Monday will mark a year since a skirmish between Mayor Bob O’Dekirk and two protesters at a Black Lives Matter rally in Joliet sparked an investigation that started with a promise of transparency but remains cloaked in secrecy.
The brawl involving the mayor occurred as a demonstration was being broken up after many of the protestors had become unruly, throwing objects at police and spilling onto Jefferson Street. The night would get worse with looting and vandalism that stretched to the Louis Joliet Mall and other shopping centers, while a family grocery store on the near West Side was set on fire.
But whether the mayor was an instigator or a victim in his encounter with the two protesters is a question that authorities have never clarified despite a state police investigation into the matter.
The report on that investigation has been put under a court seal, making it impossible for even attorneys for the two protesters to see and giving authorities a basis for refusing to comment on what if anything was turned up in the probe.
“I don’t even know who they spoke to,” said attorney Lawrence X. O’Reilly.
O’Reilly represents Victor Williams and Jamal Smith, two brothers who were the protesters involved in the melee with the mayor and are suing O’Dekirk and the city, alleging that he started the fight and that they were roughed up as several police jumped in to finish it.
“I know they spoke to my clients,” O’Reilly said, adding that Williams and Smith cooperated in the state police investigation. “But I don’t know if they spoke with the mayor.”
Williams and Smith were among 30 people arrested that night.
But the case against them weakened with video being made public that appeared to show O’Dekirk was unprovoked when he grabbed Williams and began forcefully pulling him away as Smith ran after them and jumped onto the mayor before police piled in.
O’Dekirk has contended that he was pushed before he grabbed Williams.
Their lawyers have repeatedly said that Williams and Smith had no idea who O’Dekirk was and that Smith jumped in to protect his brother.
On July 2, the Will County State’s Attorney’s Office dropped charges against Williams and Smith without explaining why.
At that time, O’Reilly expressed confidence in the state police investigation, an opinion that since has changed.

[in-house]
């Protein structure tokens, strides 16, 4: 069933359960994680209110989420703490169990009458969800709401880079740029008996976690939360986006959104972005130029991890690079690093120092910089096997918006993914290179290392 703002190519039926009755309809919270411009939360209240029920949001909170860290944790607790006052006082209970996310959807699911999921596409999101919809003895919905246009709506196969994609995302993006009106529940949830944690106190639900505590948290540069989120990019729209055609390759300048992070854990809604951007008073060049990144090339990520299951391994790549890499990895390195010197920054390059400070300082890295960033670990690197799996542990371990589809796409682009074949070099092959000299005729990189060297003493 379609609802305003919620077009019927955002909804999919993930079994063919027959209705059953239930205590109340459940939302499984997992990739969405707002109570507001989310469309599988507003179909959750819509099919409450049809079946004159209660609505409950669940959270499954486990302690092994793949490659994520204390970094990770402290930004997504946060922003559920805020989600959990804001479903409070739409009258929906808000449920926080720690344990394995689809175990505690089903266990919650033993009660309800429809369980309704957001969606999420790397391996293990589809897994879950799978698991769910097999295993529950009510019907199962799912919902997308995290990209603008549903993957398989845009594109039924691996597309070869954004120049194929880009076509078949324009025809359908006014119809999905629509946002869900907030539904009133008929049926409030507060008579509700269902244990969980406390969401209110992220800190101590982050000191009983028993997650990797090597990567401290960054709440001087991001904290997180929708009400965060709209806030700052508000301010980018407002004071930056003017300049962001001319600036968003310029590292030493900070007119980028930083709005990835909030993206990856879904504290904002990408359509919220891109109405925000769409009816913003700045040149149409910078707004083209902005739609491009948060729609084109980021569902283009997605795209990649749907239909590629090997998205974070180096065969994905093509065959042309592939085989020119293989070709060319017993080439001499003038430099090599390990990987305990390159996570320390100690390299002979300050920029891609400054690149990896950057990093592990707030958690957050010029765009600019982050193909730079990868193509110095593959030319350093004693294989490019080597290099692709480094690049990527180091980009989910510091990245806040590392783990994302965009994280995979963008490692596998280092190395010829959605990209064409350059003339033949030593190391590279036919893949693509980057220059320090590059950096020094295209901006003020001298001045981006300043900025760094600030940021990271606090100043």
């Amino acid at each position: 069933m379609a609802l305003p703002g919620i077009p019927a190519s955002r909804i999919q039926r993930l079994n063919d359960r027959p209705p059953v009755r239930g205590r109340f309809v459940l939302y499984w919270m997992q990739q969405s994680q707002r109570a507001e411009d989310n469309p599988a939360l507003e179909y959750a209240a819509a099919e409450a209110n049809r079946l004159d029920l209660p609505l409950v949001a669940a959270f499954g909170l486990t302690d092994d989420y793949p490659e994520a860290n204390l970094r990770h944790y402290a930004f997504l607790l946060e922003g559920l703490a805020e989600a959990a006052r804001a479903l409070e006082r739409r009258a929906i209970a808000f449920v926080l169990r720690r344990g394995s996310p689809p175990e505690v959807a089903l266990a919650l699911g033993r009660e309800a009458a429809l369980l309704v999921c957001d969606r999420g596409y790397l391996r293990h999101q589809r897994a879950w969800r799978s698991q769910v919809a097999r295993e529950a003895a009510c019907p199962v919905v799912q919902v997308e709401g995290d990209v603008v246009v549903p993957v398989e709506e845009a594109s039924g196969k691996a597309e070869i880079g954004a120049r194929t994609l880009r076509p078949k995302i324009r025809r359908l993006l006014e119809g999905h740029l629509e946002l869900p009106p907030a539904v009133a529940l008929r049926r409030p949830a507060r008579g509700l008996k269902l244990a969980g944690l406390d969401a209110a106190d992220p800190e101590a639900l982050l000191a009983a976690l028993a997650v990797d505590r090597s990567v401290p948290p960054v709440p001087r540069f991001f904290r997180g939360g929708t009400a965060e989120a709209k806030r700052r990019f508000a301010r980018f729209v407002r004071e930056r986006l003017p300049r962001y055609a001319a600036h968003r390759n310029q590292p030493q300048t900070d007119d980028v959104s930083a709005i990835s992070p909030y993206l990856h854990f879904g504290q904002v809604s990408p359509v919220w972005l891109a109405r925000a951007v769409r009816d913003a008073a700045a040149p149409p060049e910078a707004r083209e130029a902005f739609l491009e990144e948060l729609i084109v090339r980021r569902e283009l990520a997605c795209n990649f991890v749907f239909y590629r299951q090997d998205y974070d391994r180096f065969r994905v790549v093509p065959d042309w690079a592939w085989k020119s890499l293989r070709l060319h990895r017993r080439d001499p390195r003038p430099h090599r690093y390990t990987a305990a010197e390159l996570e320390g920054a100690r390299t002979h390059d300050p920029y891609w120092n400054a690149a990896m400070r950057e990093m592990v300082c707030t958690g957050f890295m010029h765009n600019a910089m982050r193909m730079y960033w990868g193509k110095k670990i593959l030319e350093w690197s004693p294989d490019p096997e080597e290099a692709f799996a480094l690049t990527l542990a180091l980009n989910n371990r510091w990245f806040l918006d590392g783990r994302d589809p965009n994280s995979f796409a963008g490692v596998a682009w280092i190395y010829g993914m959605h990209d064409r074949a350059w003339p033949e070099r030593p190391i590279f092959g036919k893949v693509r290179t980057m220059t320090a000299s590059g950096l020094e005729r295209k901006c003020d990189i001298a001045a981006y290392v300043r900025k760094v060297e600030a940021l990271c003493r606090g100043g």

“I’m not too happy with the state police because I think they did a few things underhanded,” O’Reilly said.
O’Reilly contends a supervisor in the investigation stalled a federal subpoena for a copy of the report of the findings. Then, when he pressed her for the report, he was told the case had been sealed and he could not see it.
No notice was given to him when a hearing was held to seal the report, O’Reilly said. He doesn’t even know when it was sealed.
“Somebody made the request to seal, and they didn’t give anybody notice,” O’Reilly said. “They were aware that we had an interest.”
Who participated in the sealing is a matter of guesswork because the case has basically become invisible.
State police who said they could not comment on the investigation while it was ongoing now say they can’t comment because the case has been sealed. The state’s attorney’s office and court officials point to the court seal and decline to comment
“The matter is under seal and unfortunately, I cannot comment on it,” Will County State’s Attorney Chief Deputy Ken Grey said.
State’s Attorney James Glasgow did not return calls seeking comment.
But three days after the incident as the video surfaced showing the mayor’s encounter with the two protesters, Glasgow issued a written statement promising justice and an independent investigation.
“The Joliet Police Department agrees and is requesting that the Illinois State Police conduct the investigation to avoid any potential conflicts of interest and ensure a completely transparent process,” Glasgow’s statement said. “As our nation works to mend in the aftermath of George Floyd’s tragic murder, the State’s Attorney’s Office is committed to guaranteeing justice and absolute integrity in its review of this and all matters.”
O’Dekirk has talked about May 31 at length when giving his state of the city speeches this year, referring to the looting and police efforts to control the chaos that night and never mentioning his incident with Williams and Smith.
Asked this week to comment on what happened between him and the two protesters, O’Dekirk said, “I’m happy that we haven’t seen the violence that occurred that night, and I hope we never see it again.”
Warren Dorris was among a group of Joliet pastors who called on the mayor to resign after the May 31 incident. A former city councilman, Dorris ran unsuccessfully for one of the three City Council seats in the April election.
Dorris said this week that he has given up his fight with O’Dekirk on the May 31 issue. But he said people should know what’s in the state police report.
“I have no confidence in the system anymore,” Dorris said. “We know the report is finished, and the state’s attorney is sitting on it.”
Dorris does not believe O’Dekirk will ever face any charges for the May 31 incident.
Neither does O’Reilly.
“It seems pretty clear if they sealed it and they closed it that they aren’t going to bring charges against the mayor,” O’Reilly said.
O’Dekirk, asked if he believed any charges would be brought against him, said, “Talk to the state police.”